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November 7, 2013

Proud grandparents now times two

Cooperstown Crier

---- — We are most happy to announce the arrival on Wednesday, Oct. 30 of our second granddaughter, Marin Chase Ellsworth. 

 She weighed in at seven pounds, nine ounces and measured 19.75 inches in length. She is now home in Mt. Vernon, Ohio with her older sister Abby, a.k.a. The Widge, her parents, Christopher and Annie, and her maternal grandparents, Judy and Hal Higby, who are visiting Ohio for the birth of their second granddaughter, but third grandchild.

Upon Marin’s arrival at home, The Widge spent some time showing Marin all the toys. We are not clear as to whether this was done to show Marin what she could play with or what she should keep her hands off of. We prefer to think it was the first. And come Christmas, we suspect Marin will be introduced to the toys in Cooperstown as she will be here for her first Christmas.

We note that the next meeting of the Literary Discussion Group, sponsored by the Women’s Club of Cooperstown, will be held at 2:30 p.m. on Thursday, Nov. 21 at the Village of Cooperstown Library. The meeting is being held on the third, instead of the usual fourth, Thursday as no one ever seems to want to meet on Thanksgiving. The program for this meeting will be the group’s book selection for 2014. Once again this year, those members volunteering to lead a book discussion will choose the book for selection. Those who did not lead a discussion, and hence choose a book, in 2013 will be given preference for leading a discussion in 2014. 

For more information about this meeting, please contact us at 547-8124.

We have been asked to announce that at 6:30 p.m. tonight, Woodside Hall is presenting a program, entitled “Our Winter Birds.”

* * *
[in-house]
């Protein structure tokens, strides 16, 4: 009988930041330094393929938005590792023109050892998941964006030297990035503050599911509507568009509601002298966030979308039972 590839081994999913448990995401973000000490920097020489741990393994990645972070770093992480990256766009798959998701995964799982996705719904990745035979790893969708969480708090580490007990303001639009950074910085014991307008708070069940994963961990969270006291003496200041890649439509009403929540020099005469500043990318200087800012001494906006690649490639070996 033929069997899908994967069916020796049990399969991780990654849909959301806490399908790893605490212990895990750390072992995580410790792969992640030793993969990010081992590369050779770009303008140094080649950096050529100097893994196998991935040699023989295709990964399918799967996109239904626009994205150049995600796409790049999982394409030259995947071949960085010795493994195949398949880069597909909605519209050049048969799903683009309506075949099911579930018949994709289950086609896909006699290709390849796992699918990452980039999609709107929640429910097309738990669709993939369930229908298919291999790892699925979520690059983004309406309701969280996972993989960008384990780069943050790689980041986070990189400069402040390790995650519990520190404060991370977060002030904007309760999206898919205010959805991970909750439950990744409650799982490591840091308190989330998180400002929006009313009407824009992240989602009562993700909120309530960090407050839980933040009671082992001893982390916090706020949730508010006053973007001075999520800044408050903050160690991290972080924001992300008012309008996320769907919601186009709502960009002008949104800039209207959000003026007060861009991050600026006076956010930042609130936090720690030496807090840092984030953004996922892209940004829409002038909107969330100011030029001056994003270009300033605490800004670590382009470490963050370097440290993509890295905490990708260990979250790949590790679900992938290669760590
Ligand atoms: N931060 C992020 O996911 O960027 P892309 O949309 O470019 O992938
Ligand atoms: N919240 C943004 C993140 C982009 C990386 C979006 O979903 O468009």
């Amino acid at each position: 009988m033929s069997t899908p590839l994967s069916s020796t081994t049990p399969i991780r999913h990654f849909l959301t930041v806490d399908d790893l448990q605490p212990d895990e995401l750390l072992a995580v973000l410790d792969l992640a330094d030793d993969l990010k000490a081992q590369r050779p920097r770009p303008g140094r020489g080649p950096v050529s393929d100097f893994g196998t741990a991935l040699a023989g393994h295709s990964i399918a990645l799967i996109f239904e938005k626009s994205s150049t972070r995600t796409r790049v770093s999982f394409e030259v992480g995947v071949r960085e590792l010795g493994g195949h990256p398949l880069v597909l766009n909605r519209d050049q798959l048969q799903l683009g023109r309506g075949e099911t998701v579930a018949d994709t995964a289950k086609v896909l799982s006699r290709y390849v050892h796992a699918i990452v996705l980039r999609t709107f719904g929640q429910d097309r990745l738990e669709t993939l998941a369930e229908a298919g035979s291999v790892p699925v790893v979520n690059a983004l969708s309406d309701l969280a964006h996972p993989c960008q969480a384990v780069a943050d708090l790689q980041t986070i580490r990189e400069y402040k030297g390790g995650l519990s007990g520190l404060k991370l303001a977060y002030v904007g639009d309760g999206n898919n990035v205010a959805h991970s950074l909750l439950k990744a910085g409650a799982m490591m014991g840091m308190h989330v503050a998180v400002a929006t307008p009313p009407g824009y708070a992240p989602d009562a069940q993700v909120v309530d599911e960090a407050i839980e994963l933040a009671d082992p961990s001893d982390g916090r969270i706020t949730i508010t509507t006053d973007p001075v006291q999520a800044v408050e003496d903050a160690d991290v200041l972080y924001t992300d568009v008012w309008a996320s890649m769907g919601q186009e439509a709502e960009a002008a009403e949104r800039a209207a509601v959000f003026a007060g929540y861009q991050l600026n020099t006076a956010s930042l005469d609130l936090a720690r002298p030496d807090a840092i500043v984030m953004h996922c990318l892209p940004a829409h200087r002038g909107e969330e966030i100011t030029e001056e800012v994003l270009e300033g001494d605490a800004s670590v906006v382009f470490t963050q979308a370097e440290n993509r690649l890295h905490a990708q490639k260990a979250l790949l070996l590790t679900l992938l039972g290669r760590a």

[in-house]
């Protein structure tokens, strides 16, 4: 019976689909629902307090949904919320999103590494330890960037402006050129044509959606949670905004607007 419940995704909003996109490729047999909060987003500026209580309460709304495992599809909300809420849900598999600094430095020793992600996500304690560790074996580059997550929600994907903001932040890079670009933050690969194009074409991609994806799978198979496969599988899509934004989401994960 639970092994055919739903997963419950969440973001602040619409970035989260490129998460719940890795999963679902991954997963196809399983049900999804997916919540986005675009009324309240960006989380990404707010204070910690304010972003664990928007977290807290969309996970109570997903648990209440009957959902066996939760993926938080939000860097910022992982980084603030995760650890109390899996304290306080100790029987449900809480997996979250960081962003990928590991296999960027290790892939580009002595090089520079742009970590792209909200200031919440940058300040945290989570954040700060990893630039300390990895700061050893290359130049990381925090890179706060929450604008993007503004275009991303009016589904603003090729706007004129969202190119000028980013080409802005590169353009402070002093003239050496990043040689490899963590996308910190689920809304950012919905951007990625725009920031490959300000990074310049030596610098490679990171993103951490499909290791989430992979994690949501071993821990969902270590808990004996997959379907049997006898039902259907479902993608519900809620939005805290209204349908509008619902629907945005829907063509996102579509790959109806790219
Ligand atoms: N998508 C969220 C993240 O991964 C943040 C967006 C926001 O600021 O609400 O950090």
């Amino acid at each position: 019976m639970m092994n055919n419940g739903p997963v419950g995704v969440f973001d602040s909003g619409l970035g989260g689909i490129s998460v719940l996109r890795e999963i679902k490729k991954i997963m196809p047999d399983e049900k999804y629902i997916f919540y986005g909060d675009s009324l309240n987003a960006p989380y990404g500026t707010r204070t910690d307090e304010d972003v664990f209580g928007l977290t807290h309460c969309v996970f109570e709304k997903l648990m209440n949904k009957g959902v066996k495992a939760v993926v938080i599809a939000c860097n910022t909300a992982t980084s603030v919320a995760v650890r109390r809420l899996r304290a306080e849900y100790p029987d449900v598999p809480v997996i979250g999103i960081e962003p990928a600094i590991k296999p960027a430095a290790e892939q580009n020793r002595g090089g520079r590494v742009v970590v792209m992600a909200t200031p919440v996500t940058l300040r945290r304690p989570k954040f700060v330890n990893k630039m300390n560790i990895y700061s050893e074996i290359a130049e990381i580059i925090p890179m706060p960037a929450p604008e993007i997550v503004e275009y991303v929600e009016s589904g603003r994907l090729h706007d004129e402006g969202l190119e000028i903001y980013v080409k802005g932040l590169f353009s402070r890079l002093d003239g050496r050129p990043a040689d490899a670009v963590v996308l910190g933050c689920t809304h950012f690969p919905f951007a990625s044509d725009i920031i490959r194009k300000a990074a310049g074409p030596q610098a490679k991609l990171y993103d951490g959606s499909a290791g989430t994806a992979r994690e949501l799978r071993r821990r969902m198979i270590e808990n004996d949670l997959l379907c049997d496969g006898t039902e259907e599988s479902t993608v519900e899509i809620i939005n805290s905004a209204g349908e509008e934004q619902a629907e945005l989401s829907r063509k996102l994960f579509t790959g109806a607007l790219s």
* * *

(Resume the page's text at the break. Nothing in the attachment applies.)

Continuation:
Patricia Szarpa, Executive Director of the Cooperstown Chamber of Commerce, will talk about which birds live in our area over the winter months. What do they sound like? How do they survive winter? And what are the effects of climate change on our migratory and resident birds?

Patricia is an experienced birder, Buffalo Audubon Society program leader and former Executive Director of the Western NY Land Conservancy. This event is free, but seating is limited. Please call Debbie Ziegler at 373-7817 for reservations and information.

As luck would have it, about two hours after we filed last week’s column with the newspaper, we received from the village a very detailed accounting of the expenses for the concert held at Doubleday Field last July. As a result of having received that information, we now feel that we are able to sort out, to the best of our ability, the finances for that concert.

According to the contract for the concert, which we had received earlier, the village received a $10,000 rental fee for the field and $1,000 for the the Emergency Squad coverage at the concert. The $1,000 was passed on to the Emergency Squad. An additional $1,200 was received as a result of local ticket sales. The contract also called for a donation to the village, the amount of which we do not know, from the sale of food and beverage at the concert. This donation was earmarked for the fire department which has in the past sold food and beverage at the concert. Thus we conclude that the village coffers received $11,200 in revenue from the concert.

And from that money, according to our reading of the expense spread sheet, the village paid salary and benefits for Police, Street Department and Doubleday Field employees as well as the superintendent of DPW the amount of $7,195.47. Additionally there was an expense of $247.81 for trash disposal. Thus, the gain realized by the village from the concert was $3,756.52.

Additionally, the revenue for the trolley system received from trolley passes on the day of the concert was $944. The salary and benefits for running the trolleys that day were $458.94. Thus the trolleys realized $485.06 minus, we suppose, the cost of fuel, for the concert.

All in all, we are tempted to say that the concert made more money for the village and its attendant departments than many people thought and less money than most people would have liked. But, it would seem to us that one must conclude that the village was ahead of game in terms of finances although we suppose the debate will continue as to whether or not the concert was worth it.

However, that aspect to the concert is not what we were looking to answer when we filed our FOIL request. And for all of their help with our request, we would like to thank the village treasurer and the village clerk, as well as the mayor. We greatly appreciate their help.

PLEASE NOTE: Comments regarding this column may be made by mail at 105 Pioneer Street, Cooperstown, NY 13326, by telephone at 607-547-8124 or by e-mail at